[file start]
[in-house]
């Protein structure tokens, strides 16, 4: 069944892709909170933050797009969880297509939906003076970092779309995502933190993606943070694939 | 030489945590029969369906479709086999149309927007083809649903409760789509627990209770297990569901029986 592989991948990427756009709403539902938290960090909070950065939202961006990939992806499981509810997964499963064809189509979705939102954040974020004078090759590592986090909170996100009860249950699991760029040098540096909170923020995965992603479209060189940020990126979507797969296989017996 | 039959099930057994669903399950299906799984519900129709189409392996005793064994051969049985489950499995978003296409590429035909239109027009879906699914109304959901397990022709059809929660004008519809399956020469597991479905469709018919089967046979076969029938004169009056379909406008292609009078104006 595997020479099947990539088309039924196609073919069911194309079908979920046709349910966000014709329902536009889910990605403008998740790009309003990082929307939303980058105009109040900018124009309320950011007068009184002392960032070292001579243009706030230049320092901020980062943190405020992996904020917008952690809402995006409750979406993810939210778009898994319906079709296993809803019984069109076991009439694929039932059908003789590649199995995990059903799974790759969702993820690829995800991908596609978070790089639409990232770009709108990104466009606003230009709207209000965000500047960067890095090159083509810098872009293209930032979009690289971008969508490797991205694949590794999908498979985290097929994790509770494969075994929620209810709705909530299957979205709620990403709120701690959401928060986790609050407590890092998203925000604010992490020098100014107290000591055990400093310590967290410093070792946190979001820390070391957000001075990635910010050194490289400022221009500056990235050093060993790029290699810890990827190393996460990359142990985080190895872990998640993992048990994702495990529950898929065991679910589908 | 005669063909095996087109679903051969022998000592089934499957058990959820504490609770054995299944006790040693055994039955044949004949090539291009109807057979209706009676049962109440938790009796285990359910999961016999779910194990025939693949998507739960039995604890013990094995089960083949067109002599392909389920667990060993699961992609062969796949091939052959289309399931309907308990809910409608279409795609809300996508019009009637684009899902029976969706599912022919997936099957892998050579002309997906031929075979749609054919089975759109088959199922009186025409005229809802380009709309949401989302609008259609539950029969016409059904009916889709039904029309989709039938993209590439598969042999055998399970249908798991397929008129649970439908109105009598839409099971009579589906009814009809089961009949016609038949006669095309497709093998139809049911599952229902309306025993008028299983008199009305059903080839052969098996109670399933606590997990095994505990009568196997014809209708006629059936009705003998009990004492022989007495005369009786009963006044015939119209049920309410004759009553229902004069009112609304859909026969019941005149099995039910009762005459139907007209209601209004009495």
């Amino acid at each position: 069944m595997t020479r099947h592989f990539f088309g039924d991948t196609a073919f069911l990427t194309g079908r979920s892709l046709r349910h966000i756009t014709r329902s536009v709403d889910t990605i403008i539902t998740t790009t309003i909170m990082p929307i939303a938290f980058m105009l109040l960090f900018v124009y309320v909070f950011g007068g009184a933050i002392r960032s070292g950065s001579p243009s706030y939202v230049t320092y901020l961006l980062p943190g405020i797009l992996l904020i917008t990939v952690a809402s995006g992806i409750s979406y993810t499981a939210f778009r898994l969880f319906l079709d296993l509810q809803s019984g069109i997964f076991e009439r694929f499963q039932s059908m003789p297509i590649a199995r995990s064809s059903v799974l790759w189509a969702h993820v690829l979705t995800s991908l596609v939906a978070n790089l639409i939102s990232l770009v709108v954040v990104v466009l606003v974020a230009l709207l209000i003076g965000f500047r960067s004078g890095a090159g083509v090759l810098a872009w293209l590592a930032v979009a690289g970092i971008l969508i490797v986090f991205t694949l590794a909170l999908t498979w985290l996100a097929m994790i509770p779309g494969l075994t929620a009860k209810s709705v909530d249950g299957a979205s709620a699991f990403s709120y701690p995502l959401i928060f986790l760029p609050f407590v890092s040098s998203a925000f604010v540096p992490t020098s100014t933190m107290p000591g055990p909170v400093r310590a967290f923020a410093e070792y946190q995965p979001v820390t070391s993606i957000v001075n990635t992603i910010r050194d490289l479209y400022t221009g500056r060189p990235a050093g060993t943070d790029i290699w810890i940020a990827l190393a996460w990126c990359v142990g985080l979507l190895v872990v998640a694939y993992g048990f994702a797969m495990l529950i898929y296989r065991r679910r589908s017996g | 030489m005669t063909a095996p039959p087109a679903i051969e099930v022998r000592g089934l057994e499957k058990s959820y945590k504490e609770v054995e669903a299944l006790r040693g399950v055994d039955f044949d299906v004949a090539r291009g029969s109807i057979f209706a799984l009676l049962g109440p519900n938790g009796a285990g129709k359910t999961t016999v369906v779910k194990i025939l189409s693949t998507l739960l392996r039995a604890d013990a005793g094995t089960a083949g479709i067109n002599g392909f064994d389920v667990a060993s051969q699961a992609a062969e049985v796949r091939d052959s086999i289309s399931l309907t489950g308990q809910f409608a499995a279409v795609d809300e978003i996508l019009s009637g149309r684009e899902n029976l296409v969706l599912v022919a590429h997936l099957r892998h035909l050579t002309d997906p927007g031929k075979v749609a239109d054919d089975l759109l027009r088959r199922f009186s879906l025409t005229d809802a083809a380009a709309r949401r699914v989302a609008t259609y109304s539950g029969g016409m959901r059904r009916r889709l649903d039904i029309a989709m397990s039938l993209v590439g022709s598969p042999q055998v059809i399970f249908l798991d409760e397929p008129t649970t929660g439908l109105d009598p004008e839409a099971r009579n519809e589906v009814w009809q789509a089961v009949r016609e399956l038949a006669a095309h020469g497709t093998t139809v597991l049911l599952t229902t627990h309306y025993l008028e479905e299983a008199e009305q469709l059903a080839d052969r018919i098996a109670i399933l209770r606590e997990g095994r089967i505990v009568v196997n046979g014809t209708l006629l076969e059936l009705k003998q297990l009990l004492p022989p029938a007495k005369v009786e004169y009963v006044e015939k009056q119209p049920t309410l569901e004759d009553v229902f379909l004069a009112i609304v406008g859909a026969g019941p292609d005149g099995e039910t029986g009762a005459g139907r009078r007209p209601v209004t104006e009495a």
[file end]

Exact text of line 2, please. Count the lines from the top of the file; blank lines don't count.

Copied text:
């Protein structure tokens, strides 16, 4: 069944892709909170933050797009969880297509939906003076970092779309995502933190993606943070694939 | 030489945590029969369906479709086999149309927007083809649903409760789509627990209770297990569901029986 592989991948990427756009709403539902938290960090909070950065939202961006990939992806499981509810997964499963064809189509979705939102954040974020004078090759590592986090909170996100009860249950699991760029040098540096909170923020995965992603479209060189940020990126979507797969296989017996 | 039959099930057994669903399950299906799984519900129709189409392996005793064994051969049985489950499995978003296409590429035909239109027009879906699914109304959901397990022709059809929660004008519809399956020469597991479905469709018919089967046979076969029938004169009056379909406008292609009078104006 595997020479099947990539088309039924196609073919069911194309079908979920046709349910966000014709329902536009889910990605403008998740790009309003990082929307939303980058105009109040900018124009309320950011007068009184002392960032070292001579243009706030230049320092901020980062943190405020992996904020917008952690809402995006409750979406993810939210778009898994319906079709296993809803019984069109076991009439694929039932059908003789590649199995995990059903799974790759969702993820690829995800991908596609978070790089639409990232770009709108990104466009606003230009709207209000965000500047960067890095090159083509810098872009293209930032979009690289971008969508490797991205694949590794999908498979985290097929994790509770494969075994929620209810709705909530299957979205709620990403709120701690959401928060986790609050407590890092998203925000604010992490020098100014107290000591055990400093310590967290410093070792946190979001820390070391957000001075990635910010050194490289400022221009500056990235050093060993790029290699810890990827190393996460990359142990985080190895872990998640993992048990994702495990529950898929065991679910589908 | 005669063909095996087109679903051969022998000592089934499957058990959820504490609770054995299944006790040693055994039955044949004949090539291009109807057979209706009676049962109440938790009796285990359910999961016999779910194990025939693949998507739960039995604890013990094995089960083949067109002599392909389920667990060993699961992609062969796949091939052959289309399931309907308990809910409608279409795609809300996508019009009637684009899902029976969706599912022919997936099957892998050579002309997906031929075979749609054919089975759109088959199922009186025409005229809802380009709309949401989302609008259609539950029969016409059904009916889709039904029309989709039938993209590439598969042999055998399970249908798991397929008129649970439908109105009598839409099971009579589906009814009809089961009949016609038949006669095309497709093998139809049911599952229902309306025993008028299983008199009305059903080839052969098996109670399933606590997990095994505990009568196997014809209708006629059936009705003998009990004492022989007495005369009786009963006044015939119209049920309410004759009553229902004069009112609304859909026969019941005149099995039910009762005459139907007209209601209004009495």